L2

This being Black Friday in the US, and the topic of spending money being very much in the news, here’s an interesting study on the latter: BusinessInsider.com has put together a list of the 35 biggest advertisers on Facebook this year. And guess what? Despite all that lip service paid to interaction and transparency and so on and so forth, there’s only ONE luxury brand on it. Also only one fashion brand. And they are probably not the ones you would expect. 

I’ve been fascinated recently by the game of semantics being played between “showrooms” and “flagships” – and wondering whether the evolution of the second into the first is actually the future of commerce. Or put another way, the place e-commerce and bricks and mortar commerce merge.

 

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The first week of every year is always a week of predictions (fiscal cliff shenanigans aside, it’s generally a slow news week, what with holidays and all). Most of those I’ve seen so far have been non-controversial – Europe will continue to stagnate; there will be political turmoil in the Middle East; a sub-set of Republicans in Congress will behave badly; emerald green is the colour of the year (except please, not for ties) – which makes me wonder why, in the fashion world, no one thought to suggest what I expect will be the single most obvious trend of the year.

What is this glaring opportunity? High-end designer maternity wear.

I mean, really: what other niche is left to fill? And now that super-merchandise-movers/unpaid brand ambassadors the Duchess of Cambridge and Kim Kardashian will both be needing bump-accommodating gear, and people and paparazzi pages everywhere are guaranteed to follow and report on their every clothing choice with slavish devotion during their pregnancies, thus ensuring they will have to look chic and elegant no matter what sized basketball they have attached to their front. What better moment to launch?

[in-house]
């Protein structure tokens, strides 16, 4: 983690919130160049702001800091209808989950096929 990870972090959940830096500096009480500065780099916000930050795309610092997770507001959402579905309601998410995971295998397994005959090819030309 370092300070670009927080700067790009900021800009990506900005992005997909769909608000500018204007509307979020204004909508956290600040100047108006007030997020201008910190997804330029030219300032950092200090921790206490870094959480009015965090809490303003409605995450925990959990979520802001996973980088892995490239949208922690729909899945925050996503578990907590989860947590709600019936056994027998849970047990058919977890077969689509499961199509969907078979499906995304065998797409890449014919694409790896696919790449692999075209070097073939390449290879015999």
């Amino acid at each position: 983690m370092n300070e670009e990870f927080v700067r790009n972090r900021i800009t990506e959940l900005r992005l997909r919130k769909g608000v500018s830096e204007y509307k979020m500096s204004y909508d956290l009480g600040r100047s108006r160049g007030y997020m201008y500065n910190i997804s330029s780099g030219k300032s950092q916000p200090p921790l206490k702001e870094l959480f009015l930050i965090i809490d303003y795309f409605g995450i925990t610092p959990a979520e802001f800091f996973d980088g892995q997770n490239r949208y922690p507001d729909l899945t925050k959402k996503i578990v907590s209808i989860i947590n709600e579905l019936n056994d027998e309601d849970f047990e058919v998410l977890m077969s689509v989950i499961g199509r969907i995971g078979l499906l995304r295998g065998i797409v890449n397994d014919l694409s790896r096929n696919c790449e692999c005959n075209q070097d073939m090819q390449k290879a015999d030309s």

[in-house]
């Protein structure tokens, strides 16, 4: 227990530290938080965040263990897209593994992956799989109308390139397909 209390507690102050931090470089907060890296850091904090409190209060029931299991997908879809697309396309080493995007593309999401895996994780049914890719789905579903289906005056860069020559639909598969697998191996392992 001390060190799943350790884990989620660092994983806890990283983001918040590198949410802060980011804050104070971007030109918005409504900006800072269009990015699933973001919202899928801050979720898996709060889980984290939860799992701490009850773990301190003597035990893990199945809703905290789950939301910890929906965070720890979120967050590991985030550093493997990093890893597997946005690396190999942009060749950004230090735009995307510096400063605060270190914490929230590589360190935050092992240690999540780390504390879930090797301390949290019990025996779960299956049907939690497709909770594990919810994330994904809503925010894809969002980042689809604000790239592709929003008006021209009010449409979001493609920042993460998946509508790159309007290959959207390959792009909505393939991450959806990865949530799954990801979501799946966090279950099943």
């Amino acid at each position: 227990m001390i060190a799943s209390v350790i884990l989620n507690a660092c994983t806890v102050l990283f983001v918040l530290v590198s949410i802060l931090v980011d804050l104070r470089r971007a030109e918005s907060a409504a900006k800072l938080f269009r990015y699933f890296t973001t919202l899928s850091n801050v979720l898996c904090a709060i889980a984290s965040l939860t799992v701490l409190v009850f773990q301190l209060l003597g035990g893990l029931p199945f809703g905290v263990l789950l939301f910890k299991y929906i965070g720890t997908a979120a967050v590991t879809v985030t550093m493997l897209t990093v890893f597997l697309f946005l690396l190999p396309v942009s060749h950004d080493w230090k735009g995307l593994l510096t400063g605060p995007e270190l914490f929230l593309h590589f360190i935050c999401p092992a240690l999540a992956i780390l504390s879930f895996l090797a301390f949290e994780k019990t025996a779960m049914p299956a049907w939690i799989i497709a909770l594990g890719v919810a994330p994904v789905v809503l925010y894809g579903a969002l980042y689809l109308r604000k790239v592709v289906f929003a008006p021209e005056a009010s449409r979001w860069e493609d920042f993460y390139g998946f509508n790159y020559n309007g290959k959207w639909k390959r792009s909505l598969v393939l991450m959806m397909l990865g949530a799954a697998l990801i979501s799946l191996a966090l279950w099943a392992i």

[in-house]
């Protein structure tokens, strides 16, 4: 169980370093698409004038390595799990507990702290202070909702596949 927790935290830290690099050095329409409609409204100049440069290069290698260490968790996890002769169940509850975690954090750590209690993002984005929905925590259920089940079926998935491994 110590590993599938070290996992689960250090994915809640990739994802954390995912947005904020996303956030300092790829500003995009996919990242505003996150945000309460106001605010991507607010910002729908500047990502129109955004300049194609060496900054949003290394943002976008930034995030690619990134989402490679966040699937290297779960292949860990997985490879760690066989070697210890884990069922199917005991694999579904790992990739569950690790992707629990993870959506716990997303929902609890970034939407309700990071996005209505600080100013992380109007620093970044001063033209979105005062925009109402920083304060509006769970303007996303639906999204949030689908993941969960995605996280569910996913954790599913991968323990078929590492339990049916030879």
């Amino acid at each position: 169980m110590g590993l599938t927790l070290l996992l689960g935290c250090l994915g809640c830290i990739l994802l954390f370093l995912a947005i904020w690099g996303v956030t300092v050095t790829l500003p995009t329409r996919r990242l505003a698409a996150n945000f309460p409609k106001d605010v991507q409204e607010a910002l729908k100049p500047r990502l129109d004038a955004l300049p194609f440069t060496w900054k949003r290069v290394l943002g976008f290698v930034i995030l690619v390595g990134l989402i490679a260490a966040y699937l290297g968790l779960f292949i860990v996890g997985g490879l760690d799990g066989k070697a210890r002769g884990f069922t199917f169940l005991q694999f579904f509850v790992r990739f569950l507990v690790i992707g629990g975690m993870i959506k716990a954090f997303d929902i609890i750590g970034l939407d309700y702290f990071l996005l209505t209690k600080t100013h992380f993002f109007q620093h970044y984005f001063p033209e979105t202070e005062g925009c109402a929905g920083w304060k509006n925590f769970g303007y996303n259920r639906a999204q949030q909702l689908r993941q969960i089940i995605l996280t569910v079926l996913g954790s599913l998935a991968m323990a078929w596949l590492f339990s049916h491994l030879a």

By now we hold these truths to be self-evident: that the extreme resilience of luxury brands in the face of European economic turmoil can be traced largely to the traveling luxury consumer heralding from Asia, Brazil and Russia; that this trend is probably going to continue; and that the smart luxury brand will shift its retail strategy accordingly. What else to make, anyway, of two new initiatives geared specifically toward making money from the phenomenon?

 

For an industry with its own calendar, that runs on a time six months to a year or more ahead of the norm, fashion in general has proven idiotically obtuse about technology. After being famously late to the etail and social media party, and then engaging in a headlong rush to the virtual when it was clear where consumer tides were going, now they are once again dragging their feet when it comes to mobile applications, as a new study from digital think tank L2 shows.
 

So Google is moving from search to shops. Rumours have been circulating since last week, when Save the Date invites started going out about a party being held in New York Wednesday, hosted by the search company and theoretically filled with fashion people, and now Women’s Wear has confirmed: plans are in the works for boutiques.com (that seems to be the working name, anyway), a new Google site, where you can set up your own virtual boutique, and then, if you like the stuff you’ve picked (or if you mom likes it, or your best friend, and thus approves of your choices), click through to the source of the product – ie Gucci — and buy it yourself.